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1955_02_19--030_SP Coaching the Pro

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It is a tossup whether Eckman’s methods or the results he has achieved are the more striking aspect of the story. There is general agreement that Eck man’s predecessor, Paul Birch, oper ated with the grim intensity of a cop looking for his stolen patrol car, and seemed to go out of his way to antag onize the players and fans. Eckman, a blithe extrovert, acts more like a cheer leader than a coach. "Winning is fun,” he told the team at the opening practice. "Let’s have a lot of fun this year.” His light touch is such a refreshing switch from Birch’s browbeating that the Pistons are giv ing him the full measure of their effort and capabilities. That, in essence, ap pears to be the explanation for the team’s early transformation. "Birch tied the players into knots and tore down their confidence with in cessant criticism,” says Hilliard Gates, sports announcer for WKJG, in Fort Wayne. "Eckman lets them cut loose and do what comes naturally. They’re like a swing band getting a chance to improvise after grinding out dull, long hair stuff they hated.” Thirty-three-year-old Eckman, the youngest and smallest coach in the league, barely made his high-school basketball team in Baltimore. "I had two handicaps,” he says. " No height or talent.” Like many frustrated athletes, he is awed by the astonishing skills the pros take for granted. He roots so strenuously for the team that he loses his voice in every game. At New York he leaped to his feet after a spectacular play against the Knicker bockers and missed the bench on the descent. He landed on the floor and went on screaming ecstatically, "Go! Go! Get more!” Eckman always got a terrific kick out of basketball as an official, and he sees no reason to change his attitude now that he has a personal stake in the outcome of games. If a player was hav ing a rough night, Referee Eckman would try to relieve the tension in him by saying, "Come on, live a little. Take two foul shots. Be my guest.” He swapped gags and amiable insults with fans and newspapermen along the side fines. He gave the customers an extra fillip by pantomiming the fouls he called, and sometimes, in his ex uberance, he inflicted more punish ment on himself than the offended player had suffered. Eckman was a clown, but he had fewer |hassles with players than any of his colleagues— a reflection of the confidence in his decisions — and he usually was the coaches’ first choice in their annual rating of officials. It is characteristic of Eckman that he prefers to talk of his amusing experi ences as a referee rather than discuss his coaching exploits. Last year, Phila delphia’s Joe Fulks, a good-natured giant who was finishing a glamorous career, stunned one and all by squawk ing violently when Eckman called a foul against him in the final seconds of a nationally televised game. From the stands it looked as though the six-five Fulks had blown his top and had every intention of dismembering the five- eight Eckman. "Stand right here with me, you lit tle squirt,” Fulks was saying. "This is the last time my mother down in Ken tucky is gonna see old Joe on TV, and I want to give her a good, long look. Turn around so the camera can get me on my good side. Now hold still while I jaw at you. O.K. Now throw me out of the game so I can act real indig nant.” On another occasion Eckman was in the middle of a sticky situation at Moline, Illinois, cosponsor of the since- disbanded Tri-Cities Blackhawks. An appeal was made for the Heart Fund before the game, and the fans responded so generously that Eckman and Max Tabacchi, the other official, helped a crew of pretty girls collect the coins showered on the court. It was one of those nights when every close decision went against the home team, and the crowd began to cast coarse doubts on the integrity and ancestry of the ref erees. During a time-out, Tabacchi drew a handkerchief from his pocket to mop his brow—and to Eckman’s horror, a dollar in small change clat tered noisily to the floor. "Max thought his money might be stolen if he left it in the locker room, so he took it with him,” Eckman ex plains. "He tied the change in his handkerchief. The knot must’ve slipped and the coins shook loose. The fans thought we had pocketed some of the money donated to the Heart Fund. Too many clerks regard custom ers merely as counterirritants. —JOHN NEWTON BAKER. Now they were sure we were robbers— from charity, yet. A hotel could’ve been furnished with the chairs and cushions that were thrown at us. We needed a police escort to get out of town.” Then there was a delicate contre temps at El Centro, California, after the war, when ex-Corporal Eckman needed ready money to support his wife and three children — he now has four. He went on tour as a referee with the All-American Redheads, a girls’ team that played any bunch of men foolish enough to venture into the arena with them. The Redhead center was a six-foot, six-inch misanthrope who committed frightful indignities on male opponents, taking outrageous advan tage of the maxim that a gent never slugs a lady in public regardless of the provocation. " That dame had a build that would make a skinny boy look like Marilyn Monroe,” Eckman says reflectively, "but her bony elbows and knees cut guys to ribbons. What a beast! ” After watching the hatchet woman in a couple of games, Eckman felt he would lose his union card in humanity if he did not curb her atrocities. He finally called a foul on her when she ran into a man so violently that he was struck in the face with a pass and suffered a broken nose. " What’s the foul for? ” she screeched. "You can’t bump into a player and use your—your chest that way,” Eck man retorted. The Redhead was a real pro. Her competitive drive was stronger than her vanity. "Where do you see a chest?” she demanded. " I ’m giving you the benefit of the doubt,” Eckman snapped. The young lady patted Eckman on the head when the fans within earshot stopped whooping hysterically. "That’s a great gag, kid,” she said. "We’ll have to use it tomorrow night.” Referee Eckman always had a pen chant for pulling wisecracks. Last sea son he submitted a report to Maurice Podoloff, president of the NBA, on the progress made by a new referee assigned to work with him. " I believe he will prove satisfactory to you, since I have told him the most important rule to observe in the league,” he wrote. " I always instruct a new man to hold the ball so that the people in the stands can read your name on it.” Eckman does not exempt his own sudden prestige as a target for the needle. He shrugs off the hullabaloo over his switch from officiating to coaching, which is so rare that there are few precedents for it in big-time sports. Bill Stewart, former National League baseball umpire, was a hockey referee before he won the Stanley Cup with the Chicago Black Hawks in 1938. Hank O’Day and George Mori- arty, also big-league umpires, took fliers at managing, then fled back to their original occupation, where no one ever is second-guessed successfully. "What’s such a big deal about a referee doing a good job on the other side of the street? ” Eckman demanded recently. "Every pro player can shoot, pass and dribble like he invented the game. If he wasn’t great he wouldn’t be up here in the first place. You don’t have to show him anything. It’s a breeze compared to coaching in col lege. I’d be a stiff there because I was a lousy player myself, and I don’t know enough to teach techniques. "You hear a lot of talk about strat- egy- Who’s kidding who? In sixteen years of refereeing, I saw all the hot- shot coaches operate, and they never showed me a new trick. How could they? Basketball is a game of spon taneous situations. There are only three or four basic set plays, because it’s impossible to anticipate rebounds or how the players will be scattered over the court. It’s different in base ball and football, where there’s a break in the action before every play and you can plan your next move. You can’t pull a surprise in pro basketball. You meet every team in the league about ten times a season, and after watching a player for a couple of years, you know what he’s going to do before he thinks of it himself. "All the teams are loaded with so many All-Americans it’s a wonder every game doesn’t end in a tie. To win consistently, you’ve got to make the most of each player’s extra talents. That’s where I have an edge on other coaches. As a referee, the outcome meant nothing to me and I got a more objective look at the players.” A provocative statement. Would Eckman elaborate, please? "Sure, I’ll give you for-instances. I refereed a game at Milwaukee a few years ago when Max Zaslofsky scored a bushel of points on the pivot play. Zaslofsky is six-two, short as pros go, and most coaches think only big goons are effective in the pivot, so he wasn’t used there again. I remembered how great he looked in the pivot that one time, and I told him to try the play whenever the defensive man was his size. He won three games for us in the first month of the season. Take Frank Brian. Everyone had him tabbed strictly as a back-court feeder because that was his function in Birch 8 deliberate offense. When Brian broke in at Anderson six years ago, though, he was a helluva man leading a fast break. Knowing that, I was able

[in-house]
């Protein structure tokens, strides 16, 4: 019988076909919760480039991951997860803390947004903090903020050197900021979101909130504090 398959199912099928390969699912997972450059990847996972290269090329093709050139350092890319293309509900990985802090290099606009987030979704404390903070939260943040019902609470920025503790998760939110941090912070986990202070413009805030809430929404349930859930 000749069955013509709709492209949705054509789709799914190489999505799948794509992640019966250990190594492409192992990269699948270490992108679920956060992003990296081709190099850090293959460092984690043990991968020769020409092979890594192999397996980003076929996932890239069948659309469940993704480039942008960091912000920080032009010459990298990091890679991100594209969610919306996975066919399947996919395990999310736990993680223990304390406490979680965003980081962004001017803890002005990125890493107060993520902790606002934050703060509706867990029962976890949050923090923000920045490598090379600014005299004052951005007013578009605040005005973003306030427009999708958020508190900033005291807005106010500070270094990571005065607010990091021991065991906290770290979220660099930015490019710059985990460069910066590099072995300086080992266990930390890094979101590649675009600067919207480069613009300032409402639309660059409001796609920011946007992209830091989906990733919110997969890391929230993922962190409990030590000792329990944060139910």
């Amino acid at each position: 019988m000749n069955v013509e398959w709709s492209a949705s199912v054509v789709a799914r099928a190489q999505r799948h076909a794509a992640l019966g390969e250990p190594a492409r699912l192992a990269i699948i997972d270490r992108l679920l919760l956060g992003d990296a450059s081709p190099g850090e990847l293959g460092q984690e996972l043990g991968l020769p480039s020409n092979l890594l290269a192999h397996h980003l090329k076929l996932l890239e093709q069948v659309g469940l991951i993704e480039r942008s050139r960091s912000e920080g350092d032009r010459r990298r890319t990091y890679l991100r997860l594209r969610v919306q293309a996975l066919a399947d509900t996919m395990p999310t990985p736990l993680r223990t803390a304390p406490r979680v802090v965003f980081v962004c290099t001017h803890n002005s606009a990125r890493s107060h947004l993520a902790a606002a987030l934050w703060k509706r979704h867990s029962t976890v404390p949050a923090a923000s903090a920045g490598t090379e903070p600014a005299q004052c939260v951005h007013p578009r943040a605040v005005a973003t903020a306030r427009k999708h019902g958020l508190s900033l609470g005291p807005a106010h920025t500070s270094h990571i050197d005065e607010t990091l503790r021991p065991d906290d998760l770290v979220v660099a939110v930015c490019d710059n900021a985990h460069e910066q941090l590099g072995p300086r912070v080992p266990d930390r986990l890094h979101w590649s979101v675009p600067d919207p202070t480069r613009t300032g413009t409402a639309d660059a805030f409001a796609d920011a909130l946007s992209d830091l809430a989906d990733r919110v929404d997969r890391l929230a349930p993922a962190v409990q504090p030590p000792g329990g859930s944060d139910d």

1955_02_19--030_SP Coaching the Pro